Make Your Own Honiton Bobbin Lace

Since the September/October 1993 issue, some 200 articles and projects on lace have appeared in PieceWork. An in-depth look at Honiton lace in the July/August 2014 issue adds to the list.

Honiton lace collar. Late nineteenth century. Collection of Laurie Waters. This stunning example was featured in the article, “Honiton Lace: One of England’s Loveliest Laces” by Jo Ann Eurell and Laurie Waters, in the July/August 2014 issue of PieceWork. Photo by Laurie Waters.

Authors Jo Ann Eurell and Laurie Waters explain the origin of the name: “Honiton lace is a noncontinuous floral bobbin lace that originated in Devonshire, England. Much of the lace made in Devonshire was collected and sent from the Honiton stop on the coach line to London for sale. Because the London dealers then asked for ‘boxes of Honiton lace’ from the coach line, the name became associated with the lace.”

We asked Jo Ann to provide a bobbin-lace project inspired by the article in an eBook format. We are delighted to introduce “PieceWork Presents A Taste of Honiton: Honiton Bobbin Lace Motif to Make” eBook. Jo Ann provides step-by-step instructions for creating the sweet motif shown here—from dressing the lace pillow to the finished lace. If you want to learn how to make Honiton bobbin lace or have ever been intrigued by bobbin lacemaking, this eBook covers everything you need.

The pattern and pricking for the motif shown with the pricker tool. Photo by Jo Ann Eurell.

Honiton bobbins. Photo by Jo Ann Eurell.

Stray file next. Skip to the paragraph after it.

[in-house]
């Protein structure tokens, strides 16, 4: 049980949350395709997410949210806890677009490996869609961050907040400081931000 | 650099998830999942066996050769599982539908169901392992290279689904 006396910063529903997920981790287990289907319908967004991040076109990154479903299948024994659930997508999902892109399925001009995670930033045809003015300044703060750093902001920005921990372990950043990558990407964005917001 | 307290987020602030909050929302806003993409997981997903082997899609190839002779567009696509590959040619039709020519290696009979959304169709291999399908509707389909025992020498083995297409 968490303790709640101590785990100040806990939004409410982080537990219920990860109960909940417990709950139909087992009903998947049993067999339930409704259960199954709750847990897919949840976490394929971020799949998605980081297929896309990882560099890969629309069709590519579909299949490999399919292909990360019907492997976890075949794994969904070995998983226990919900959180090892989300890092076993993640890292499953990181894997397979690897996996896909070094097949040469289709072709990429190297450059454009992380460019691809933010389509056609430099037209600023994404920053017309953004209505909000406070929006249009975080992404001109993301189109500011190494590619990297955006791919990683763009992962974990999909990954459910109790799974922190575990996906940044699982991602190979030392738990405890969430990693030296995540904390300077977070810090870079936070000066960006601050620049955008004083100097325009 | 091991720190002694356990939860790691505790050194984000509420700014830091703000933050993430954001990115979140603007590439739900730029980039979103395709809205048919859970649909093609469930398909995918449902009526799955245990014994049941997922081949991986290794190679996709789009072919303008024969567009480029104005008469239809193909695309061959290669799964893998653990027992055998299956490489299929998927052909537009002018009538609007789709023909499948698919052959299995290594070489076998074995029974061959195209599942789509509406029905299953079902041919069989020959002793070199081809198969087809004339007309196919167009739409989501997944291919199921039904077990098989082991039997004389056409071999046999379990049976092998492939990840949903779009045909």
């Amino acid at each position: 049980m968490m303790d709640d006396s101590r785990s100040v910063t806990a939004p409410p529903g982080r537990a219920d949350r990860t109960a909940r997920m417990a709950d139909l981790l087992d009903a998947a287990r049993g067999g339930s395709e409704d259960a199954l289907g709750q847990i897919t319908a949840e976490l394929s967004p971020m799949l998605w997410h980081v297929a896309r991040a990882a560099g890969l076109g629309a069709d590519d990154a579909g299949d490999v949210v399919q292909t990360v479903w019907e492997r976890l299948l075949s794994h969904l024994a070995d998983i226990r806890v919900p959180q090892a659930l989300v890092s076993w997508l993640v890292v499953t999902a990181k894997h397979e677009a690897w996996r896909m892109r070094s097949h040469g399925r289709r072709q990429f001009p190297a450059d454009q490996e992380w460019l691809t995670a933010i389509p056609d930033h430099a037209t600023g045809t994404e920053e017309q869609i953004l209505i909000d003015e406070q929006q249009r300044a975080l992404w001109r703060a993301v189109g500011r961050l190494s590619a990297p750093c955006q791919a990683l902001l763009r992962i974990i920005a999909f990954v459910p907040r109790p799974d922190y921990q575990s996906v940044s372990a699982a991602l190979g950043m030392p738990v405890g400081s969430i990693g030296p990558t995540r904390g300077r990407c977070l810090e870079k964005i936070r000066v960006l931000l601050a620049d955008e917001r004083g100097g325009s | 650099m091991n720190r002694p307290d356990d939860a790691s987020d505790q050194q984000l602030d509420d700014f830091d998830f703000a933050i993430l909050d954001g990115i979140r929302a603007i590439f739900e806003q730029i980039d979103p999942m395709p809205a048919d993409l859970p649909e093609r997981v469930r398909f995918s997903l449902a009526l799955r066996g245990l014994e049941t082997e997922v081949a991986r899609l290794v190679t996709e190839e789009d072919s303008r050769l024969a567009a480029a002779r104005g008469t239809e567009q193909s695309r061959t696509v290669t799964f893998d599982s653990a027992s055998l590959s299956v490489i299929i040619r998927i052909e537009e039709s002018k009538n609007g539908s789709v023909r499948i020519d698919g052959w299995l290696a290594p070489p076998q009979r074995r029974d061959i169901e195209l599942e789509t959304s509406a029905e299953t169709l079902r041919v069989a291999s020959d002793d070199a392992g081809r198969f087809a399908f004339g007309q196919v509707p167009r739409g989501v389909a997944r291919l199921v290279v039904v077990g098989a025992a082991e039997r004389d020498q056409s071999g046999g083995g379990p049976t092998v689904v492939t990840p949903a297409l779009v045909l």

Jo Ann Eurell's sweet Honiton bobbin lace motif turned into a gorgeous brooch. Photo by Jo Ann Eurell.

Jo Ann has been making bobbin lace for over thirty years, and she shares her passion in the clear and precise directions for making the diminutive flower, leaf, and scrolled rib motif in this eBook. Take the plunge! Friends and family will be beyond impressed when you show them the glorious piece you created with thread and bobbins. 

We would love to see your creations. Please do share by sending high-resolution images to [email protected]

The following excerpt from Jules Kliot’s “The Enigma of Lace” in the January/February 2001 issue of PieceWork captures the spell that lace has cast over so many throughout the ages:

Lace was not an isolated creation, it was the expression of artists; it was the challenge for the botanist, who developed the finest of all linen plants; it was the challenge for the technicians who learned to spin the finest of threads; it was the challenge for the pattern maker to make the intricate pierced patterns, carefully planning the course of every thread and deciding the placement of every stitch (numbering into the hundreds for every square inch); and it was the challenge for the lacemaker who put it all together into the glorious pieces destined for the courts of kings and the messengers of God.

Let lace cast its spell!